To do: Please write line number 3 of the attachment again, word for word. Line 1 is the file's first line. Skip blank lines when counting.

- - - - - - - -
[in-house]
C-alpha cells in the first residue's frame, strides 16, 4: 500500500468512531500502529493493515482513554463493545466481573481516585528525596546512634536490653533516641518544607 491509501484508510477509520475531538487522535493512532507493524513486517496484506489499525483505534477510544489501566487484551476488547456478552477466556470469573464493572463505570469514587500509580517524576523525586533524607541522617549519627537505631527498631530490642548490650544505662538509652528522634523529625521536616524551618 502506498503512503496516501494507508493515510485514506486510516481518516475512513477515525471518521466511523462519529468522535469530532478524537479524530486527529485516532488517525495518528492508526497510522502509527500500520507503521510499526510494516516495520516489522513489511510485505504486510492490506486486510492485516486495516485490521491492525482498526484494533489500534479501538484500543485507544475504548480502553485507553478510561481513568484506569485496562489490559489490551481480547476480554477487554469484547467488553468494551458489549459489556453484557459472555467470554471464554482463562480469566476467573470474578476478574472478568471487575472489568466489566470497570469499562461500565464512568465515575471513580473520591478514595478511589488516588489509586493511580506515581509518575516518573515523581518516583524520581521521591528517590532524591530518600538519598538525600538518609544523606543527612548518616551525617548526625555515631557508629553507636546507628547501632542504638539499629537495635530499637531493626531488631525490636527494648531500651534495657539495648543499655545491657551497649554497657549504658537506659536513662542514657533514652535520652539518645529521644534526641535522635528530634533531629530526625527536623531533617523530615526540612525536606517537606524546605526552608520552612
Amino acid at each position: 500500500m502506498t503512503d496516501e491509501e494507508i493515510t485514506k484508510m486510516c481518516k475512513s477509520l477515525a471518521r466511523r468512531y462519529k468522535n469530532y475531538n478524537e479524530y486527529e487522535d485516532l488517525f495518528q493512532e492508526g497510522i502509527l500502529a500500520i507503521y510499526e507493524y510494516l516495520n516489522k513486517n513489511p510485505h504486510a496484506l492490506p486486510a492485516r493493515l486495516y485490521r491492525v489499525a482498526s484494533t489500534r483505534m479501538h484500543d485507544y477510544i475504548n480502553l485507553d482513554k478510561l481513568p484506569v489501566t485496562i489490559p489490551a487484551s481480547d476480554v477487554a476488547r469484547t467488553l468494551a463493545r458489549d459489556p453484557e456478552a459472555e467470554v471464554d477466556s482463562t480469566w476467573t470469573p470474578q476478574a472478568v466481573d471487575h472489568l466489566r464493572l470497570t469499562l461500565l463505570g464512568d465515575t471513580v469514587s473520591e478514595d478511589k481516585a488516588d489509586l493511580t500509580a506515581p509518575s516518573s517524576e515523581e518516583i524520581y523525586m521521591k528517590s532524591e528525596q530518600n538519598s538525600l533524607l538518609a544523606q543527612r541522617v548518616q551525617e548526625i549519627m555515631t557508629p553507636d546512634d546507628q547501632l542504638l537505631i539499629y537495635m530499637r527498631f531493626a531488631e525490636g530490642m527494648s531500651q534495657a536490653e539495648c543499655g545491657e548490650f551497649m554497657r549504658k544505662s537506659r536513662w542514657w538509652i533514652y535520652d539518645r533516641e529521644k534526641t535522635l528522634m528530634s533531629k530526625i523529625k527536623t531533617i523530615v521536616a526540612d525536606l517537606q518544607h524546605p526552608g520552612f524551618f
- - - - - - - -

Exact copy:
Amino acid at each position: 500500500m502506498t503512503d496516501e491509501e494507508i493515510t485514506k484508510m486510516c481518516k475512513s477509520l477515525a471518521r466511523r468512531y462519529k468522535n469530532y475531538n478524537e479524530y486527529e487522535d485516532l488517525f495518528q493512532e492508526g497510522i502509527l500502529a500500520i507503521y510499526e507493524y510494516l516495520n516489522k513486517n513489511p510485505h504486510a496484506l492490506p486486510a492485516r493493515l486495516y485490521r491492525v489499525a482498526s484494533t489500534r483505534m479501538h484500543d485507544y477510544i475504548n480502553l485507553d482513554k478510561l481513568p484506569v489501566t485496562i489490559p489490551a487484551s481480547d476480554v477487554a476488547r469484547t467488553l468494551a463493545r458489549d459489556p453484557e456478552a459472555e467470554v471464554d477466556s482463562t480469566w476467573t470469573p470474578q476478574a472478568v466481573d471487575h472489568l466489566r464493572l470497570t469499562l461500565l463505570g464512568d465515575t471513580v469514587s473520591e478514595d478511589k481516585a488516588d489509586l493511580t500509580a506515581p509518575s516518573s517524576e515523581e518516583i524520581y523525586m521521591k528517590s532524591e528525596q530518600n538519598s538525600l533524607l538518609a544523606q543527612r541522617v548518616q551525617e548526625i549519627m555515631t557508629p553507636d546512634d546507628q547501632l542504638l537505631i539499629y537495635m530499637r527498631f531493626a531488631e525490636g530490642m527494648s531500651q534495657a536490653e539495648c543499655g545491657e548490650f551497649m554497657r549504658k544505662s537506659r536513662w542514657w538509652i533514652y535520652d539518645r533516641e529521644k534526641t535522635l528522634m528530634s533531629k530526625i523529625k527536623t531533617i523530615v521536616a526540612d525536606l517537606q518544607h524546605p526552608g520552612f524551618f